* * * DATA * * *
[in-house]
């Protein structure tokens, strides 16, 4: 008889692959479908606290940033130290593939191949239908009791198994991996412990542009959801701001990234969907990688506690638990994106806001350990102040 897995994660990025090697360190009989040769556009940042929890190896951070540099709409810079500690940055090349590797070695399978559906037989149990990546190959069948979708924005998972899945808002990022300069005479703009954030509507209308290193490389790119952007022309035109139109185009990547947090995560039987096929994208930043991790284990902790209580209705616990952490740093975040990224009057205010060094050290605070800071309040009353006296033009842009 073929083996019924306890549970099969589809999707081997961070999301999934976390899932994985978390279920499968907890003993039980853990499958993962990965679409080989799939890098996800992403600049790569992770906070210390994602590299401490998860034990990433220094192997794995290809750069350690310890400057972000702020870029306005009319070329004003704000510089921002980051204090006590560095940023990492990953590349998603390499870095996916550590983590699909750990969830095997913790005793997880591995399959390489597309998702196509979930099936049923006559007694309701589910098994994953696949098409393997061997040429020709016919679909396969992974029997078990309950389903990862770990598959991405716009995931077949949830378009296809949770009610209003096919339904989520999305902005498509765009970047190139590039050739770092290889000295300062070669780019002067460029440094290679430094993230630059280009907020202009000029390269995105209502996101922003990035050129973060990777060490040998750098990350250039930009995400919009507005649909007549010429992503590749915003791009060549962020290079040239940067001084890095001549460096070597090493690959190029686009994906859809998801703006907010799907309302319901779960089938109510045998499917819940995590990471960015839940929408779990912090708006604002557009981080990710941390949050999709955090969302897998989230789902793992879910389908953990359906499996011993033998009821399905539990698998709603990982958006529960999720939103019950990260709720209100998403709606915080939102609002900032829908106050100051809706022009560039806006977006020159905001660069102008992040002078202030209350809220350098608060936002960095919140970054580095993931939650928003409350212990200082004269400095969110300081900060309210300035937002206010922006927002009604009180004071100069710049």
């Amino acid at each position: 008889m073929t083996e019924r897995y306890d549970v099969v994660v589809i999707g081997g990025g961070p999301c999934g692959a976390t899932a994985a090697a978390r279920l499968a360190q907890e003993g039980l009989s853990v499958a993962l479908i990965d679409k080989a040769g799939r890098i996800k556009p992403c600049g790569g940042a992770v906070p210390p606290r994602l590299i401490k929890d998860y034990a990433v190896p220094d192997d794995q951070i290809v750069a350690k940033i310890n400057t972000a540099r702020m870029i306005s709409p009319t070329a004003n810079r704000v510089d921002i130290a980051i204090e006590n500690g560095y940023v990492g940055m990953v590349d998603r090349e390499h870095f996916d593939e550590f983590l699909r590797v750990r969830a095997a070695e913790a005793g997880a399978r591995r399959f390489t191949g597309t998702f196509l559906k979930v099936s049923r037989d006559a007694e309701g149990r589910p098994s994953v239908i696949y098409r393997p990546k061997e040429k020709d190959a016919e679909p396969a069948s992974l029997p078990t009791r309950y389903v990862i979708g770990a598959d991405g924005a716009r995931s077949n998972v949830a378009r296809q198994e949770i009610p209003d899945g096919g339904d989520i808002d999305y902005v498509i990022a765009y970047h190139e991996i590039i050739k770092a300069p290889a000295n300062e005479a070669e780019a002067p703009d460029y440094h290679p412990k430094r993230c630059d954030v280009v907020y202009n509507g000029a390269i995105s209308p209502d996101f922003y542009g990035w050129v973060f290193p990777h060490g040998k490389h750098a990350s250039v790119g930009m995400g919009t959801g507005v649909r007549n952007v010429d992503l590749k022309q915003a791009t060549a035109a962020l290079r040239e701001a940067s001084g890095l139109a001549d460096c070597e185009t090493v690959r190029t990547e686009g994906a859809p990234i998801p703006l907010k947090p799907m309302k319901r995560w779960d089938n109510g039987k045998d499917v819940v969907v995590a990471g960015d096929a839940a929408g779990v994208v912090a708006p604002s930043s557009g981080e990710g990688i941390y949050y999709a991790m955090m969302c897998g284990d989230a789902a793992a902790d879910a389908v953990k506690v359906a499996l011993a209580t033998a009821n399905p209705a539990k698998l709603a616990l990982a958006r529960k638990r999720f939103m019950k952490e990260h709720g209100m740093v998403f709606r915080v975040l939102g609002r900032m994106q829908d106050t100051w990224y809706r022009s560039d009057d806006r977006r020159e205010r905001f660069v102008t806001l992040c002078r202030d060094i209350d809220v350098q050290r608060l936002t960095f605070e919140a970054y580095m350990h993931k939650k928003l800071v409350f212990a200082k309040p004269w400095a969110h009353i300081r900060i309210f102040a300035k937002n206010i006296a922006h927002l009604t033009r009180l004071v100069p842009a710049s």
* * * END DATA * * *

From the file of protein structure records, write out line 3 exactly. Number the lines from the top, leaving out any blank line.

């Amino acid at each position: 008889m073929t083996e019924r897995y306890d549970v099969v994660v589809i999707g081997g990025g961070p999301c999934g692959a976390t899932a994985a090697a978390r279920l499968a360190q907890e003993g039980l009989s853990v499958a993962l479908i990965d679409k080989a040769g799939r890098i996800k556009p992403c600049g790569g940042a992770v906070p210390p606290r994602l590299i401490k929890d998860y034990a990433v190896p220094d192997d794995q951070i290809v750069a350690k940033i310890n400057t972000a540099r702020m870029i306005s709409p009319t070329a004003n810079r704000v510089d921002i130290a980051i204090e006590n500690g560095y940023v990492g940055m990953v590349d998603r090349e390499h870095f996916d593939e550590f983590l699909r590797v750990r969830a095997a070695e913790a005793g997880a399978r591995r399959f390489t191949g597309t998702f196509l559906k979930v099936s049923r037989d006559a007694e309701g149990r589910p098994s994953v239908i696949y098409r393997p990546k061997e040429k020709d190959a016919e679909p396969a069948s992974l029997p078990t009791r309950y389903v990862i979708g770990a598959d991405g924005a716009r995931s077949n998972v949830a378009r296809q198994e949770i009610p209003d899945g096919g339904d989520i808002d999305y902005v498509i990022a765009y970047h190139e991996i590039i050739k770092a300069p290889a000295n300062e005479a070669e780019a002067p703009d460029y440094h290679p412990k430094r993230c630059d954030v280009v907020y202009n509507g000029a390269i995105s209308p209502d996101f922003y542009g990035w050129v973060f290193p990777h060490g040998k490389h750098a990350s250039v790119g930009m995400g919009t959801g507005v649909r007549n952007v010429d992503l590749k022309q915003a791009t060549a035109a962020l290079r040239e701001a940067s001084g890095l139109a001549d460096c070597e185009t090493v690959r190029t990547e686009g994906a859809p990234i998801p703006l907010k947090p799907m309302k319901r995560w779960d089938n109510g039987k045998d499917v819940v969907v995590a990471g960015d096929a839940a929408g779990v994208v912090a708006p604002s930043s557009g981080e990710g990688i941390y949050y999709a991790m955090m969302c897998g284990d989230a789902a793992a902790d879910a389908v953990k506690v359906a499996l011993a209580t033998a009821n399905p209705a539990k698998l709603a616990l990982a958006r529960k638990r999720f939103m019950k952490e990260h709720g209100m740093v998403f709606r915080v975040l939102g609002r900032m994106q829908d106050t100051w990224y809706r022009s560039d009057d806006r977006r020159e205010r905001f660069v102008t806001l992040c002078r202030d060094i209350d809220v350098q050290r608060l936002t960095f605070e919140a970054y580095m350990h993931k939650k928003l800071v409350f212990a200082k309040p004269w400095a969110h009353i300081r900060i309210f102040a300035k937002n206010i006296a922006h927002l009604t033009r009180l004071v100069p842009a710049s």